Welcome to the Summer Camp Leadership blog. For those of us who lead summer camps, making a positive difference in the lives of young people is our passion. Turning that passion into a reality, however, takes more than the ability to lead songs, teach archery or plan craft projects. Creating camp experiences that truly transform lives takes leadership. Leadership that creates a vision for the future, leadership that inspires and engages others, leadership that remains focused and stays the course. My hope is through this blog you'll find ideas, inspiration and tools to help you be a great summer camp leader.

Tuesday, April 10, 2012

Planning Staff Training: Task Analysis

 (Note: This is the third in a series of posts that will be published in the coming weeks to provide an overview of a systematic approach to developing summer camp staff training.)

Once you’ve identified the tasks staff members need to be trained in (see Job Analysis post) the next step in developing staff training is to determine what they’ll need to learn in order to accomplish those tasks. Performing any task can be broken down into three elements; skills, knowledge and attitudes. By identifying the skills, knowledge and attitudes required to perform a task you can create a list of very specific topics to be taught. 

A skill is the physical and/or mental ability to perform some set of activities or steps. When done together, and usually in a specified sequence, these activities accomplish an outcome. As an example, diving into the water is a skill lifeguards must have in order to accomplish the task of rescuing a struggling swimmer. Diving into the water requires a set of steps, taken in a required sequence, which must be learned. The steps in the skill can be identified, documented and standardized. Training can be developed to teach the step-by-step sequence of the skill.

When you develop training to accomplish physical tasks, identifying and teaching skills is easy. When you teach a counselor how to lead a game it is logical to teach a step-by-step process. It is important however to remember that skills are also required in accomplishing tasks that are less physical and more interpersonal such as responding to a camper’s homesickness. While tougher to do, there are specific step-by-step actions that need to identified and taught even when training staff in these types of tasks.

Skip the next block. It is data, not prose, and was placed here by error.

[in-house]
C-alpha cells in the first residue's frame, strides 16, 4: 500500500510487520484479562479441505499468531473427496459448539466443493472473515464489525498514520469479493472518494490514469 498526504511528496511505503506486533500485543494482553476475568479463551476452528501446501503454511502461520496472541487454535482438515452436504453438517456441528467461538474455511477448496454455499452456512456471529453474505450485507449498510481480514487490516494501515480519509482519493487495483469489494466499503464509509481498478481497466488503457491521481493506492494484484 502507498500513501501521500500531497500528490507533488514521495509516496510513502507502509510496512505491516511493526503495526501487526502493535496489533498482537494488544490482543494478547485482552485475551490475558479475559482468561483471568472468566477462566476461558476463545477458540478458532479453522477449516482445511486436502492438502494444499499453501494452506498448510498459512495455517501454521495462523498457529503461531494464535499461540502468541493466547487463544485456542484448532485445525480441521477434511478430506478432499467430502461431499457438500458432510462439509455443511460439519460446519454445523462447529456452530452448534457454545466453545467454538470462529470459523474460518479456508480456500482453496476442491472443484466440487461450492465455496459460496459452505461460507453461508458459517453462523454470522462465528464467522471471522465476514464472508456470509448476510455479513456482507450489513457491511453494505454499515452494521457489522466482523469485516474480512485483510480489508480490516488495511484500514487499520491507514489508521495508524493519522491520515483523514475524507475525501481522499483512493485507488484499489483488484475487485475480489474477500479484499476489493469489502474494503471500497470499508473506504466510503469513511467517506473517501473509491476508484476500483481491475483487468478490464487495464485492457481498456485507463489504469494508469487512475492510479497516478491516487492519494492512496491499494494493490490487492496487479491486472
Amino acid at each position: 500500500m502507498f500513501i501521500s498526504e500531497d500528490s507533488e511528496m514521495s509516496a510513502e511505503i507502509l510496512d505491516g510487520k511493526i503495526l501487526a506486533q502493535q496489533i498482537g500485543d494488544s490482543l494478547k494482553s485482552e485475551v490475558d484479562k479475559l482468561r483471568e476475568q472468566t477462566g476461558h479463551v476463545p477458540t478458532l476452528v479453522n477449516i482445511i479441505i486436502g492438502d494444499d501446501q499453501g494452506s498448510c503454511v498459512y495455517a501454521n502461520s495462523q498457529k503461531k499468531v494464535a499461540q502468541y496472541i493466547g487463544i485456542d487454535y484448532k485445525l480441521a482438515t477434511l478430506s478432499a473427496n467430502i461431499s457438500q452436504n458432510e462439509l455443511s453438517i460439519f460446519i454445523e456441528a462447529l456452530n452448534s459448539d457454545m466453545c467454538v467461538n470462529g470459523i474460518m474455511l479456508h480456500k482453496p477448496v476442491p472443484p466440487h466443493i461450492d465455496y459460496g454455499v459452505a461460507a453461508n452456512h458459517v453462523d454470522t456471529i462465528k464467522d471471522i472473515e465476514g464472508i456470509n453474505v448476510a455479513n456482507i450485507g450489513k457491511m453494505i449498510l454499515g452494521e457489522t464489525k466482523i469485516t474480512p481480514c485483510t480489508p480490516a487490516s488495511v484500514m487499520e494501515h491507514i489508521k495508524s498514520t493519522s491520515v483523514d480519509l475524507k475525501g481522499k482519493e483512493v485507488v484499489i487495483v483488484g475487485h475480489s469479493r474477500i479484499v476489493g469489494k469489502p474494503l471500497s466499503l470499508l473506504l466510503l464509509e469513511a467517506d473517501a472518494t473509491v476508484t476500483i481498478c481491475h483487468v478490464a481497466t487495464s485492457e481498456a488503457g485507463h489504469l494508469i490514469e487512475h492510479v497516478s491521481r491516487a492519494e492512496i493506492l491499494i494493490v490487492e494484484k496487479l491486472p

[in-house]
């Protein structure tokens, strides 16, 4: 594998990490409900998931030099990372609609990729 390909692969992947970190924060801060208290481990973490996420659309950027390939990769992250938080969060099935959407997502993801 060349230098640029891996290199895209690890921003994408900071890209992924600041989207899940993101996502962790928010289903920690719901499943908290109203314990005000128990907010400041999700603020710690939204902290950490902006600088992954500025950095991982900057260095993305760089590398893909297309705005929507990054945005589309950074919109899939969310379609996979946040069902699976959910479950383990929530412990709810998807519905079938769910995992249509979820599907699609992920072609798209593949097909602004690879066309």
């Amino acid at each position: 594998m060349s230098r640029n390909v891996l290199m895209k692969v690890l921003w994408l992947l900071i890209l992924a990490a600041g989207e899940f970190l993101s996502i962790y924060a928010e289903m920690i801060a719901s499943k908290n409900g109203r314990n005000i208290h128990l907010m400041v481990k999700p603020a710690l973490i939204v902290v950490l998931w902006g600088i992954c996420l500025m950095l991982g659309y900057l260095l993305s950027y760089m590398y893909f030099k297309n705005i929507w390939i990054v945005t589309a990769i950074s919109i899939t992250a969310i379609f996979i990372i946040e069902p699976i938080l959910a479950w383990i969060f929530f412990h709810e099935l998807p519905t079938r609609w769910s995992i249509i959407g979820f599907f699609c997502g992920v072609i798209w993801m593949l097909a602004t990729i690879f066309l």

Along with skills, almost all tasks also require some knowledge. Knowledge is the facts, concepts and ideas we know about a particular topic. It is the cognitive piece of performing a task. In the example of the lifeguard for instance, there are concepts they must know or knowledge they must possess in order to accomplish the task of rescuing a struggling swimmer. The warning signs that a swimmer is in trouble and in danger of drowning is an example of a piece of knowledge that a lifeguard must possess.

The challenge as you develop training is to find the right level of depth of knowledge. On one hand you don’t want staff performing a skill without knowing some background about how and why they’re doing it. At the same time it’s easy to overwhelm them with too much theoretical knowledge. As you analyze a task it is critical that you identify the knowledge that is key to understanding a task and also recognize the nice to know knowledge that perhaps can be left out.

A third component to accomplishing tasks are attitudes. In addition to knowing and doing, successfully accomplishing a task also requires certain feelings. Looking again at the example of a lifeguard and the task of rescuing a struggling swimmer, there are certain feelings or attitudes that are essential. A sense of urgency in responding in such situations is an example of an attitude or feeling you’d want a lifeguard to have.

Too often when training people to perform tasks, organizations focus on the skills and knowledge but not on attitudes. Think of the robotic treatment you often experience from employees at fast food restaurants. The person taking your order usually knows how to place your order (skill) and can answer basic questions about the product (knowledge). They however often lack enthusiasm, interest and caring. These are all attitudes that make difference in how that task is accomplished. The best organizations help employees not only develop the skills and knowledge they need but also the supporting attitudes.  

Analyzing Tasks
To identify the knowledge, skills and attitudes that you’ll need to teach, each task needs to be analyzed. For each task ask the following questions:

1. What does the staff member need to know to accomplish this task effectively? (the knowledge question)

2. What does the staff member need to be able to do to accomplish this task effectively?  ( the skills question)

3. What does the staff member need to feel to accomplish this task effectively? (the attitudes question)

The answers to these questions will provide you with a comprehensive list of items to include in your staff training. An easy way to organize this information is to use a simple chart for each task with a column for knowledge, skills and attitudes such as the one as shown below.   

Knowledge (Know)
Skills (Do)
Attitudes (Feel)
What is homesickness

Risk factors for homesickness

Prevention strategies the camp uses

Common signs of homesickness

Individual strategies for coping with homesickness

Recognize potential homesickness in a camper

Discuss homesickness with a camper

Coach a camper to select and use effective coping 

Homesickness is normal reaction to separation 

Homesickness is painful and interferes with enjoying camp

Severe homesickness is preventable

Discussing homesickness with a camper will not increase it

Campers can be coached to use strategies to decrease homesickness